The book is divided into three sections: Family Diaries of the author MJ Mallon, No More which contains poems and pieces from a number of different contributors, and Part 2 which comprises of short stories by MJ Mallon.

The Family Diaries is just what is says, a collection of diary entries from 28 February 2020 to 1 June 2020, setting out the author’s emotions and experiences during the first three months of lockdown. The author was in lockdown with your two daughters and her husband and her entries extend to cover some of their feelings and reactions to being confined to home for an extended period. I enjoyed the family’s attempts to stay cheerful and to make the most of their time through exercising, walking, and reading. Simple joys like cooking and finding a new statuette on a walk are highlights of this period, as is the pervasive underlying anxiety about the illness and the future. The author has also recorded some of the politics of the time and how the actions of leadership impacted on the psychology of the nation.

The contributions from other authors were equally interesting as the contributors were from all over the world. Some of the contributors are known to me through my blog and I really sympathized with their circumstances and anxieties. Some were new to me, but their stories were no less interesting. I found the contribution by Beaton Mabaso from Zimbabwe of particular interest as I live in neighbouring South Africa. Beaton’s experiences and anxieties about food supply, medical treatment, the ability to social distance in crowded communities and a government with limited ability to financial aid its citizens are similar to the circumstances of the vast majority of people in my country. The different impact of the lockdown and pandemic on developed countries where people fight the psychological battle of loneliness and fear, and developing countries were people face poverty and physical deprivation were highlighted for me. There are also beautiful poetic contributions from Sally Cronin, Debby Gies, and Frank Prem. Willow Withers wrote a powerful and overarching poem about the impact of “the plague” on society and the economy of Britain.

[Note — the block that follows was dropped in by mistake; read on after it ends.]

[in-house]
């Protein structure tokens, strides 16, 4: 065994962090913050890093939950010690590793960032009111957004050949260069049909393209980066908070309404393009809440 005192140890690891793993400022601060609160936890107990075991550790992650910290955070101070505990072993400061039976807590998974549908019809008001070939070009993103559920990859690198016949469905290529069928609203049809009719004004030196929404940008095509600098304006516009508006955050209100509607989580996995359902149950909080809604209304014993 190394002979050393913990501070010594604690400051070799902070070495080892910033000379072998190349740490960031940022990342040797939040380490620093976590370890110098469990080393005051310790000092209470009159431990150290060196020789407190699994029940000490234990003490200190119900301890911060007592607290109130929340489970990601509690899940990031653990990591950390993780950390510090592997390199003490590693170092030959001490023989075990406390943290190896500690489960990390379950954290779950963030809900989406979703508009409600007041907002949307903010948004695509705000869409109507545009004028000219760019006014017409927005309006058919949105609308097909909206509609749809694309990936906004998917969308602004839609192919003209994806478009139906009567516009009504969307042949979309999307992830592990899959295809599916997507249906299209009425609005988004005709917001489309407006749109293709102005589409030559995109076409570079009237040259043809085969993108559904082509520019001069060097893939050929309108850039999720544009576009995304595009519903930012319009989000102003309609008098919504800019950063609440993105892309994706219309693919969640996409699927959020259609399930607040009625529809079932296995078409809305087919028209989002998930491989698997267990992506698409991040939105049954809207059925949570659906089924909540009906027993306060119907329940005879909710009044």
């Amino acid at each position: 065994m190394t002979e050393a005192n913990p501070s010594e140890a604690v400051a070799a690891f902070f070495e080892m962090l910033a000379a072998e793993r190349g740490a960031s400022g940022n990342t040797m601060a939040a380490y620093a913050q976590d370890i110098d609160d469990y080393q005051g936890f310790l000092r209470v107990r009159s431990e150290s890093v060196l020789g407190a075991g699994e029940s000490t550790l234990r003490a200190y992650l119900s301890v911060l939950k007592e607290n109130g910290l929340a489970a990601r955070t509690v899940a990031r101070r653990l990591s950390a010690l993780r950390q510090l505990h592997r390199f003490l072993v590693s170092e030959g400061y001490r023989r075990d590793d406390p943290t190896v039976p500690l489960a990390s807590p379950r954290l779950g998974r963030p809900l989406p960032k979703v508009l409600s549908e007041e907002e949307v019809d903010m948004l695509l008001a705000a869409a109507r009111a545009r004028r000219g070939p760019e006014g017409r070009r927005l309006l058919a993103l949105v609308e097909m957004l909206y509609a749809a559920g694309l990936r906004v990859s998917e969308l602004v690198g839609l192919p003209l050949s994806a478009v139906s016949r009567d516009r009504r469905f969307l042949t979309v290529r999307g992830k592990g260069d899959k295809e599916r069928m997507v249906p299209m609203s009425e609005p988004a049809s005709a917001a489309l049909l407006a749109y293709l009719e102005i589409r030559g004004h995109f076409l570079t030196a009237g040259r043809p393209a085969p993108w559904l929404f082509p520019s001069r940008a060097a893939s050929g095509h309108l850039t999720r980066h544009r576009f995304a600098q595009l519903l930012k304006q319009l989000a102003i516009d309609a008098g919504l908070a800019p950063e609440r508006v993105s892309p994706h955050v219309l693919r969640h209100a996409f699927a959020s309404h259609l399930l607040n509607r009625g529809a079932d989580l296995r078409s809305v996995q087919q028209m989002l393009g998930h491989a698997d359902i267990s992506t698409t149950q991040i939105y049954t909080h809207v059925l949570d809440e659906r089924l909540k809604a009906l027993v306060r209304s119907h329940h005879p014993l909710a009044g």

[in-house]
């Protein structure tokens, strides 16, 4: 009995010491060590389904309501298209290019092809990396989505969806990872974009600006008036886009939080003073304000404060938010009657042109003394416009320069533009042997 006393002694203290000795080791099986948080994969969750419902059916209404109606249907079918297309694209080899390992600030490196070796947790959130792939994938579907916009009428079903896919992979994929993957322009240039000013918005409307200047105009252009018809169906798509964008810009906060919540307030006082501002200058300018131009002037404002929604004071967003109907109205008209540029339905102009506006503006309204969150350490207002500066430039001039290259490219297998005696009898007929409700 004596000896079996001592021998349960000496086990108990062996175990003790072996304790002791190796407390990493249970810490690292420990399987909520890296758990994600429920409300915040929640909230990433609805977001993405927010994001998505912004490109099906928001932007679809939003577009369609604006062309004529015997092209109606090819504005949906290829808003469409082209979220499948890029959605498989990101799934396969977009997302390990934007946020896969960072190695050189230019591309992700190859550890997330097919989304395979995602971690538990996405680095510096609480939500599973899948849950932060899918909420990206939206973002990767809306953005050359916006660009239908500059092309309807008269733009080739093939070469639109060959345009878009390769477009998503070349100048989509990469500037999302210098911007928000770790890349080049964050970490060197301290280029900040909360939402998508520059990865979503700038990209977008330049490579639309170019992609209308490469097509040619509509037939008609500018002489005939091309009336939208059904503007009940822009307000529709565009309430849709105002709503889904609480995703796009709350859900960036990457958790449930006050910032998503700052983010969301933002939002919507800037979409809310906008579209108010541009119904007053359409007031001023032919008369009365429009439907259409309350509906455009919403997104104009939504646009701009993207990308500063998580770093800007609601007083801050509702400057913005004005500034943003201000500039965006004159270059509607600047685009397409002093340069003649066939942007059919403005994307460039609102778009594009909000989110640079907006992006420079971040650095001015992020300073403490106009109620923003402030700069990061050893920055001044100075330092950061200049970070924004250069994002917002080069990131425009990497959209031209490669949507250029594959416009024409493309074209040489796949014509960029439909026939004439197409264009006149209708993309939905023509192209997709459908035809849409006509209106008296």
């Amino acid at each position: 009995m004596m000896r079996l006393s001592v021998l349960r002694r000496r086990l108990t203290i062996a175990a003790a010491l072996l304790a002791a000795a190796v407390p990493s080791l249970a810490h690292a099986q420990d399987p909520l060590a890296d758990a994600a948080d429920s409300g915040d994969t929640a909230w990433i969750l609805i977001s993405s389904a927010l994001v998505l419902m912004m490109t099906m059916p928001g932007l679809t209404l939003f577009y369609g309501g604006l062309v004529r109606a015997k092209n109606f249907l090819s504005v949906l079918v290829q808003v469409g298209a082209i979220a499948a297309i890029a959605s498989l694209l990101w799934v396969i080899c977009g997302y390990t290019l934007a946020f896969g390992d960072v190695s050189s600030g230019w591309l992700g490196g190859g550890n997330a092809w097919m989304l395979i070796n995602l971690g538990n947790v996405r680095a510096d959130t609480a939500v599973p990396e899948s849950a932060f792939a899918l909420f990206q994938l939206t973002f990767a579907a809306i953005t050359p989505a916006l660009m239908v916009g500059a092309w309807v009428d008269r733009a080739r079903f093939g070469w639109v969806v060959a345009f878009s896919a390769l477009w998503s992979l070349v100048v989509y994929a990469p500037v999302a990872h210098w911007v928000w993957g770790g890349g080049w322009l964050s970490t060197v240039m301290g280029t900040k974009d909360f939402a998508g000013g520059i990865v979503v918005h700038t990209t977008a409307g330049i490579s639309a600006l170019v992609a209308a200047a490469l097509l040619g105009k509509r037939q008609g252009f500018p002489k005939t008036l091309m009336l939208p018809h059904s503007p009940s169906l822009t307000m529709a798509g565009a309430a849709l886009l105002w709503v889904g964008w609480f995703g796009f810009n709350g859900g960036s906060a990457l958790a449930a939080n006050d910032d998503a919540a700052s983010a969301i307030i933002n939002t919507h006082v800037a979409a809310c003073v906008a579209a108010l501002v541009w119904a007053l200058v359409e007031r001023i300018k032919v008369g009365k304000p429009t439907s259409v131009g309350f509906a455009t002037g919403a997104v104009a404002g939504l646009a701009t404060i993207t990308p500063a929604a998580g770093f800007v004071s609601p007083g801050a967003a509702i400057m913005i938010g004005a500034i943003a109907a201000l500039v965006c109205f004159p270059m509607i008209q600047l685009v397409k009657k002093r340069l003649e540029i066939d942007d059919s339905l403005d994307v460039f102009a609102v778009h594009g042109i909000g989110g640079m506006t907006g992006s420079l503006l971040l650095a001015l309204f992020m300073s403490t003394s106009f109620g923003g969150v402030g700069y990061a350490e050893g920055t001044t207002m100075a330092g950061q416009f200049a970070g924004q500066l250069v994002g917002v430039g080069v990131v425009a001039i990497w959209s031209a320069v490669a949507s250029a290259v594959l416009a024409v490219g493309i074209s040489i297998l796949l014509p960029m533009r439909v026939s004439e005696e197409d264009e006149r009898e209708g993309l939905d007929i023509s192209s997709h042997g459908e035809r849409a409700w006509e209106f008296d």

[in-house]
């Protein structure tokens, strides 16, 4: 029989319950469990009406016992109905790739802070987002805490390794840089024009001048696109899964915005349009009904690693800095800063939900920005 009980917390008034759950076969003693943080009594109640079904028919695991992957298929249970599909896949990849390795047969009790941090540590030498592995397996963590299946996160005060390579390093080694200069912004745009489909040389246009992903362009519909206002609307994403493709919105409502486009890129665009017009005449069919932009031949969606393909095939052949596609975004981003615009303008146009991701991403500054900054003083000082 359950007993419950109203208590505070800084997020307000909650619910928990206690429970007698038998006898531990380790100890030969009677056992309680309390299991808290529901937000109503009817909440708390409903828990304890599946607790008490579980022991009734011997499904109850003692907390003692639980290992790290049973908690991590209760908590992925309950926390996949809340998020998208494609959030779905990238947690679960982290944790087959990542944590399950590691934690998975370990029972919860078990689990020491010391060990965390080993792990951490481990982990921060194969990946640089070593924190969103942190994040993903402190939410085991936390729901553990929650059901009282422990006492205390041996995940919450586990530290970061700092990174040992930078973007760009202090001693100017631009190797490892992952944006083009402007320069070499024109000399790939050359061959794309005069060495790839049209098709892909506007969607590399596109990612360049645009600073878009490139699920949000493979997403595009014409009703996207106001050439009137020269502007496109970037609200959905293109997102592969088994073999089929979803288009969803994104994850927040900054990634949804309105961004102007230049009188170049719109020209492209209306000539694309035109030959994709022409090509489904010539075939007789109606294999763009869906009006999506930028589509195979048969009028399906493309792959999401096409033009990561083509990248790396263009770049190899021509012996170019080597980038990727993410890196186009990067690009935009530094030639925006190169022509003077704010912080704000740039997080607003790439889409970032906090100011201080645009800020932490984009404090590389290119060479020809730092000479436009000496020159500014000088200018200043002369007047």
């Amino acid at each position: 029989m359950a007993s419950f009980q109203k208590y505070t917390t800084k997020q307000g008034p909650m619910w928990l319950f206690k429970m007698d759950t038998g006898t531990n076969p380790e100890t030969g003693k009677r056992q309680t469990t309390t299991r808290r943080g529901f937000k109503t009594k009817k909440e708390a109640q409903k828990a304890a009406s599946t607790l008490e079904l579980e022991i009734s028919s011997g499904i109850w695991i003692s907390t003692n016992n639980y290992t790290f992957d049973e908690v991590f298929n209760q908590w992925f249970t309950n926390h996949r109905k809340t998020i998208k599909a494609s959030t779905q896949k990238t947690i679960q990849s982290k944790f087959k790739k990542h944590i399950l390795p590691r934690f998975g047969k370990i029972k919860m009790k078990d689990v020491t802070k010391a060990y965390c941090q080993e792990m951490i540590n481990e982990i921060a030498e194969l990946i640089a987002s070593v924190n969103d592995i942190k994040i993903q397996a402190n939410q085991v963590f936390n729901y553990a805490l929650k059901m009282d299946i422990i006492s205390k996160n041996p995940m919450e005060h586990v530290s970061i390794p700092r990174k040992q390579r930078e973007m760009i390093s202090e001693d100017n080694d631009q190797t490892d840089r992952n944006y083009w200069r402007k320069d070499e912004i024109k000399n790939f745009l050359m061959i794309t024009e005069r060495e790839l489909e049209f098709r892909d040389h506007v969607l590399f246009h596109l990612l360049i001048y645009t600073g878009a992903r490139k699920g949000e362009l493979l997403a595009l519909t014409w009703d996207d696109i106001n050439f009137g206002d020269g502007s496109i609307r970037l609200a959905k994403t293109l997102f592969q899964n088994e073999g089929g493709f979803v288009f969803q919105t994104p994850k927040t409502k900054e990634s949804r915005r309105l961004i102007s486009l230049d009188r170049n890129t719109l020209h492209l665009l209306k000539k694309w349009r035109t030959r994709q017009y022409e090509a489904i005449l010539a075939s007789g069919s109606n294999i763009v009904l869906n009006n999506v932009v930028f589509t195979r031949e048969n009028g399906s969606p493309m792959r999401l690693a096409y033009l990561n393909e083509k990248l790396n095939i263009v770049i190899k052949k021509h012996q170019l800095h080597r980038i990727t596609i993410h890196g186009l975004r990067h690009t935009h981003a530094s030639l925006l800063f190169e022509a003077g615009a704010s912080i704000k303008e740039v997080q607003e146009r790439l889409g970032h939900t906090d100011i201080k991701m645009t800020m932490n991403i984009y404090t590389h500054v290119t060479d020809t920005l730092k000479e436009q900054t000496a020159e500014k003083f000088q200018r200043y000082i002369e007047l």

Part 2 set out some excellent short stories by MJ Mallon, my favourite of which was The Poet’s Club Fictional Short Story. This story illustrated the diverse impact of coronavirus and lockdown on teenagers and how it impacts on their socializing, learning, and ability to cope. If found this story to be insightful and realistic.

This is Lockdown is and excellent and well-rounded depiction of lockdown and the pandemic of 2020.”

IBB: Were there any particular parts of the writing/publishing process that you struggled with?Lockdown Innit kindle jpg

MM: The worst part for me is the formatting and editing. Those I find difficult, but practice makes perfect. I’m finding the formatting less troublesome than it used to be, but the editing is still an almighty chore!

IBB: Is there something specific you do to improve your writing?

MM: I’d say read a lot and in all genres, pay attention to books that you read, look at their style, dialogue, plot, study the way they are written.

IBB: What is the ideal relationship between editor and author?

MM: The editor must be thorough, and the author must be prepared for honest, constructive criticism. They should work together to ensure the manuscript is the best it can be. It’s important to have an editor who has a genuine interest in the genre you are writing.

IBB: If you had a direct line to someone who loves or hates your writing, what would you say?

MM: That’s an interesting question. To the people who love my writing I’d say that’s wonderful, I appreciate you so much; we are on the same page. To the haters I’d ask why they hate my books, listen to their ramblings politely but continue to write what is in my heart!

IBB: If you could give one piece of advice to an aspiring author, what would it be?

MM: Share your work in whatever way you can to get constructive criticism, in person and online critique groups are invaluable for support and to improve your craft.

IBB: What does your writing future hold for you?